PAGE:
Magnus Johnson, a marine scientist at the University of Hull, published this column on his blog almost a decade ago, as readers with good memories may recall – but it remains just as pertinent today. We reprint it here with a new introduction, in which he reflects on how little has changed in the intervening decade

Almost 10 years ago, I published this article on my blog ( It was at a time when it felt like fishing was being vilified through a co-ordinated effort by the NGO industry.

The only image of a fisherman that conservationists appeared to be willing to accept was a Captain Birdseye type: a bearded, wrinkly, sou’wester-clothed man battling against the sea in his little wooden boat, hand-hauling lines and nets to catch a few fish. The idea that fishing, like farming, is a primary industry that seeks to feed people and sustain local communities is an anathema to many of these conservation businesses.

In recent times I’ve thought ‘here we go again’ as I read complete untruths about North Sea cod being fished to extinction, the theft of the commons by the industrialisation of the sea as wind farms march across it, and clamour for generic exclusion of fishers from traditional grounds in Scottish waters by NGOs.

These NGOs are incredibly well funded and because they are opinion holders, rather than stakeholders, do not feel the pain caused to local communities by loss of real jobs and the ongoing gentrification of rural coastal towns.

The power of NGOs is huge and the fishing industry is up against Brandolini’s law (the fact that it takes 10 times as much effort to refute BS as it does to produce it in the first place). It’s really important that the industry support their representative organisations – at local and national scales. They are the people quietly and constantly working away on behalf of the industry to keep those in power properly informed.

Imagine you have a business…

You’re not breaking any laws and it’s something your family have been doing for hundreds of years. Your whole community has been doing it and whole cultures, traditions, music, stories and clothes have evolved around it. Industries have thrived on your products. Your product is gluten-free, contains no additives, has a low carbon cost, doesn’t involve ploughing and transforming the land, and gives us beautiful food that kings and commoners alike adore.

Your industry is one where workers can do well just by dint of tenacity and hard work. The aristrocracy and powerbrokers don’t go near it. Your activity is the source of identity for coastal communities. At work you are free.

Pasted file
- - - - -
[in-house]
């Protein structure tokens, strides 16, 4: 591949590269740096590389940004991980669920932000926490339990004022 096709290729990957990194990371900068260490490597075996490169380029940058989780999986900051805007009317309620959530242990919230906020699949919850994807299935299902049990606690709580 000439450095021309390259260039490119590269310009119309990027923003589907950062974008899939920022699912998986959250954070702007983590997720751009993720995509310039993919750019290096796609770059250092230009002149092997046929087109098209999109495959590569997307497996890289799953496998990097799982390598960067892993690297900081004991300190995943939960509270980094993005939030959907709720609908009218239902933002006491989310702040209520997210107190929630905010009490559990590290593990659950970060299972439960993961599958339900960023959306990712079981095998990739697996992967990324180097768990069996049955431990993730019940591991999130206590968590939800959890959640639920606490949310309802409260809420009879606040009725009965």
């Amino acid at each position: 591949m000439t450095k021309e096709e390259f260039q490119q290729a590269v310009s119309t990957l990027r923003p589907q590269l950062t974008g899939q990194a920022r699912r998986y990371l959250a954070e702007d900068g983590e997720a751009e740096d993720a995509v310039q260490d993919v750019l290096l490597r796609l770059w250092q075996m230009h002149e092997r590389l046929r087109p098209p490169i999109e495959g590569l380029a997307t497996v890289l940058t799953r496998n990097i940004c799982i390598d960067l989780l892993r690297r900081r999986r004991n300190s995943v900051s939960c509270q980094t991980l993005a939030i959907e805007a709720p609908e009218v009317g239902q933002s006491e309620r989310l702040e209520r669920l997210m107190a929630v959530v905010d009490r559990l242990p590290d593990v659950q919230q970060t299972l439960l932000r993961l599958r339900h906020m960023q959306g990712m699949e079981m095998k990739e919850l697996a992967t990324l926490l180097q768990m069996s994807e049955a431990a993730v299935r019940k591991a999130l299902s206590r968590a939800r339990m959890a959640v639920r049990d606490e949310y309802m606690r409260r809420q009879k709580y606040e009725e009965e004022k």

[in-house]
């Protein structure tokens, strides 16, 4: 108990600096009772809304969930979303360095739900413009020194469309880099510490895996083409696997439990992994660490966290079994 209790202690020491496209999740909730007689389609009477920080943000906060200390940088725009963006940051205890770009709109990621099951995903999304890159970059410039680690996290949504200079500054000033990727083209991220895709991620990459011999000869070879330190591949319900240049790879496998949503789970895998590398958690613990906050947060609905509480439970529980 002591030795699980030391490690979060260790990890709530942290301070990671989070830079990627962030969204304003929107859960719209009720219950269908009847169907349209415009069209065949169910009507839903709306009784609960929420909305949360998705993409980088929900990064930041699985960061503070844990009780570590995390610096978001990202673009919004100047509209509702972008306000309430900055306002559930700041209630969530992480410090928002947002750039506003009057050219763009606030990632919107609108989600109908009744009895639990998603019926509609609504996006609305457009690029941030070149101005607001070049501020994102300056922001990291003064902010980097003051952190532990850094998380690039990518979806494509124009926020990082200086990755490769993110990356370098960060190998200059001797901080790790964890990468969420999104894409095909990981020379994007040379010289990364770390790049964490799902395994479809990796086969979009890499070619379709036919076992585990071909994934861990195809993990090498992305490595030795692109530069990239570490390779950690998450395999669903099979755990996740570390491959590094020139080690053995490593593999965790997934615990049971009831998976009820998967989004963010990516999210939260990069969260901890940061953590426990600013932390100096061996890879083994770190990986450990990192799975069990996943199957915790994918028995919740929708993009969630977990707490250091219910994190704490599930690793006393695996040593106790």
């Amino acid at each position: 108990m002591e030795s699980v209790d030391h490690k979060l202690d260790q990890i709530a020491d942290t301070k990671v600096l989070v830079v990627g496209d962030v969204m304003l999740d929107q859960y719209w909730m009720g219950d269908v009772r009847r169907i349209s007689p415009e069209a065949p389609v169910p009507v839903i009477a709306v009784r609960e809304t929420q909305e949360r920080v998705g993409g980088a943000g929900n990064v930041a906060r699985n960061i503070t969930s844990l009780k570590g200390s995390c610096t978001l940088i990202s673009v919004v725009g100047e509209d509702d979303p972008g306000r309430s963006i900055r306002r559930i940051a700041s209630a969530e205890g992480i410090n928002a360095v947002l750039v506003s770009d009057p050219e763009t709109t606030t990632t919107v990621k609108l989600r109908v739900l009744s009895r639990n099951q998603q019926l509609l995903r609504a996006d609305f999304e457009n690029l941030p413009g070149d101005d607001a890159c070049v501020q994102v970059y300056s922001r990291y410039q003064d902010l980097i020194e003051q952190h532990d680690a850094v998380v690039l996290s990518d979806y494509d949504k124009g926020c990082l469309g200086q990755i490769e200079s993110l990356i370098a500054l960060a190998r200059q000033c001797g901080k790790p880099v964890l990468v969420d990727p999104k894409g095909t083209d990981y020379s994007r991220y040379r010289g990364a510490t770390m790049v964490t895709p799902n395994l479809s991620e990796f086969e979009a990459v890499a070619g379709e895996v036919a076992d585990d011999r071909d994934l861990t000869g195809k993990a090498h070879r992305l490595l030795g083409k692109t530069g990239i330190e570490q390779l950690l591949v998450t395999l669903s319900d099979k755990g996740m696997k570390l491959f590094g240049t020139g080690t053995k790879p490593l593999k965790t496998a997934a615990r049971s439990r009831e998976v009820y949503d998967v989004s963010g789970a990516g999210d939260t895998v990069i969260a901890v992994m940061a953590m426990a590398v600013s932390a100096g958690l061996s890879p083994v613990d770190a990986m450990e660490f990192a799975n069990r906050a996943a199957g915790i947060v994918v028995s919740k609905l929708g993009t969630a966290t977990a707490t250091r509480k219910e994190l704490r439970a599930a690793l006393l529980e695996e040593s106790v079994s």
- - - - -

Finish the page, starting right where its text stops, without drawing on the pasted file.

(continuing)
Now imagine, having been bombarded with insultingly simplistic hyperbole about the impacts of your industry, that the middle classes decide not to like you. They view your job as one for greedy, good-for- nothing skivers, folk that take something for nothing. These people are more articulate than you, better off, better connected, more numerous, and have no economic link to your business. If you fail, it has no impact on them.

In fact, they earn more money the more despicable they can make you appear. Casting aspersions on your character and industry is a multi-million- pound business. Not only that, but their success in vilifying you makes them feel smug. These people make such a good job of making you look bad because that is what they are paid to do; they can afford good lawyers and bad politicians.

You, on the other hand, are paid to work. Not to wear a suit and sit in an office wearing a shirt and tie in meeting after meeting, discussing the nuances of situations over canapés.

You find yourself and your industry being eroded. Not by fact-based evidence but by the wild ramblings of people who are ideologically driven to persecute those who make a living from a common resource.

If this is you, my friend, you are a fisherman. Be proud. Be strong. Be safe.

Dr Magnus Johnson is a lecturer in environmental marine science at the Centre for Environmental and Marine Sciences, University of Hull. His views are his own.

This story was taken from the latest issue of Fishing News. For more up-to-date and in-depth reports on the UK and Irish commercial fishing sector, subscribe to Fishing News here or buy the latest single issue for just £3.30 here


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